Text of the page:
Ten years on – remembering the tragic destruction of the giant Buddha statues of Bamiyan (Afghanistan)

Thursday, 3 March 2011
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UNESCO will commemorate the 10th anniversary of the tragic destruction of the giant Buddha statues of Bamiyan with a forum on the event and a two-day experts' meeting which will examine ways to preserve and present to the public the Cultural Landscape and Archaeological Remains of the Bamiyan Valley.

Ahead of the 10th anniversary, the Director-General, who will open the commemoration at UNESCO Headquarters urged the international community to protect the heritage of humanity from damage or destruction; turmoil, political appropriation and theft:

"Ten years ago UNESCO and the international community watched helplessly the destruction of the remarkable Buddha statues of Bamiyan. The two monumental statues had stood for one and a half millennia as proud testimonies to the greatness of our shared humanity. They were destroyed in the context of the conflict devastating Afghanistan and to undermine the power of culture as a cohesive force for the Afghan people.

"Since then, we have witnessed other instances where cultural heritage has fallen prey to conflict, political turmoil and misappropriation. All of us, governments, educators and the media, must raise awareness of the standards set by the World Heritage Convention of 1972, the Hague Convention on the Protection of Cultural Properties in the Event of Armed Conflict and its Protocol, and the Convention on the Means of Prohibiting and Preventing the Illicit Import, Export and Transfer of Ownership of Cultural Property."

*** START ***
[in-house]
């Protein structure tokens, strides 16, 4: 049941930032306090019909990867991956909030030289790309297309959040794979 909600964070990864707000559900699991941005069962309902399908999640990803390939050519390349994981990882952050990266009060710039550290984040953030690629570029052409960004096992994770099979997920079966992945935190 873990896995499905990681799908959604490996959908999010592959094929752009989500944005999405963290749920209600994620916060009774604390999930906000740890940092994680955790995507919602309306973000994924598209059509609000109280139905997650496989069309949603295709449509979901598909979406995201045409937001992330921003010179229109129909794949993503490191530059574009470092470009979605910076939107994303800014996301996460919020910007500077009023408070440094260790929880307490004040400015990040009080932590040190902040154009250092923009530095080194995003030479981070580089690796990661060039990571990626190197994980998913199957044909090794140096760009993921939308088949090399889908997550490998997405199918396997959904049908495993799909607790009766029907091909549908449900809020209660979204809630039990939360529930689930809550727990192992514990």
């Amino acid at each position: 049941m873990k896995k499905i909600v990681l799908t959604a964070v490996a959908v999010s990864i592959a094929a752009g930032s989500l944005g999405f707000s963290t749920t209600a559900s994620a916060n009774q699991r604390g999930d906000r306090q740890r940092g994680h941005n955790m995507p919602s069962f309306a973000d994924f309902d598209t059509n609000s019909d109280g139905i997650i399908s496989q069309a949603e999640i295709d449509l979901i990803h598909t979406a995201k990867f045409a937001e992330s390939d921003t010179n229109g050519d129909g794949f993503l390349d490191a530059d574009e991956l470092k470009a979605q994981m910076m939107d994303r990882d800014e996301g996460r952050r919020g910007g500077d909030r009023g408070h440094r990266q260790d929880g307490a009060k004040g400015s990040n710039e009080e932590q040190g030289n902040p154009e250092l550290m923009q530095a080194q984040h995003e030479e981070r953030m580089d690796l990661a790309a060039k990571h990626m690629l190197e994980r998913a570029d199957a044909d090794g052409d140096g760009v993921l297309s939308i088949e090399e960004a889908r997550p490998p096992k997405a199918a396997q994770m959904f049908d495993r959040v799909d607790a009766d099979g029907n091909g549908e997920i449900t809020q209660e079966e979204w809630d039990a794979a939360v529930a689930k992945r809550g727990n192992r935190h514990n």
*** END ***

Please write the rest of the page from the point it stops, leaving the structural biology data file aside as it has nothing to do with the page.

UNESCO has led several major preservation projects in Afghanistan: In 2003, the Cultural Landscape and Archaeological Remains of the Bamiyan Valley was inscribed on UNESCO's World Heritage List and List in Danger. UNESCO has led a three-phase project - now almost completed - to preserve the Buddha niches in Bamiyan and their wall paintings. Japan has provided most of the funding for the project, which has also allowed for the safeguarding of the statues' fragments. Other UNESCO-led initiatives include the rehabilitation of the National Museum of Afghanistan; work to preserve the Minaret and Archaeological Remains of Jam (inscribed on UNESCO's World Heritage List in 2002), and an international campaign to return Afghan moveable cultural properties to the country. 

Tolerance and cultural rapprochement will be the theme of a commemorative forum at UNESCO on 2 March, to be followed by the 9th Bamiyan Expert Working Group on 3 and 4 March, both of which are being organized with Afghanistan's Permanent Delegation to UNESCO.

Speakers at the International Forum, "Towards Cultural Rapprochement and Tolerance," will include the Minister of Information and Culture of the Islamic Republic of Afghanistan, Dr Sayed Makhdum Raheen; as well as Dr Altwaijri, Director-General of the Islamic Educational, Scientific and Cultural Organization (ISESCO); Mohammad Kacem Fazelly, Ambassador and Permanent Delegate of Afghanistan to UNESCO and ISESCO; Madanjeet Singh, UNESCO Goodwill Ambassador; and Habiba Sarabi the Governor of the Province of Bamiyan.

The future of the niches and options to present the remains of the Buddha statue will be among the subjects examined by the 9th Bamiyan Expert Working Group Meeting at UNESCO on 3 and 4 March. The meeting will bring together Afghan officials, international experts, donors and other stakeholders.

UNESCO does not favour rebuilding the Buddha statues, but the Experts Meeting will examine other ways to present their remains and niches while maintaining research and preservation in the Bamiyan Cultural Landscape. The site testifies to the region's rich Gandhara school of Buddhist art that, during the 1st to 13th centuries, integrated different cultural influences from East and West. The property contains numerous Buddhist monastic ensembles and sanctuaries, as well as fortified edifices from the Islamic period.  


                         UNESCO activities in Afghanistan


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Thursday, 3 March 2011
access_time 3 min read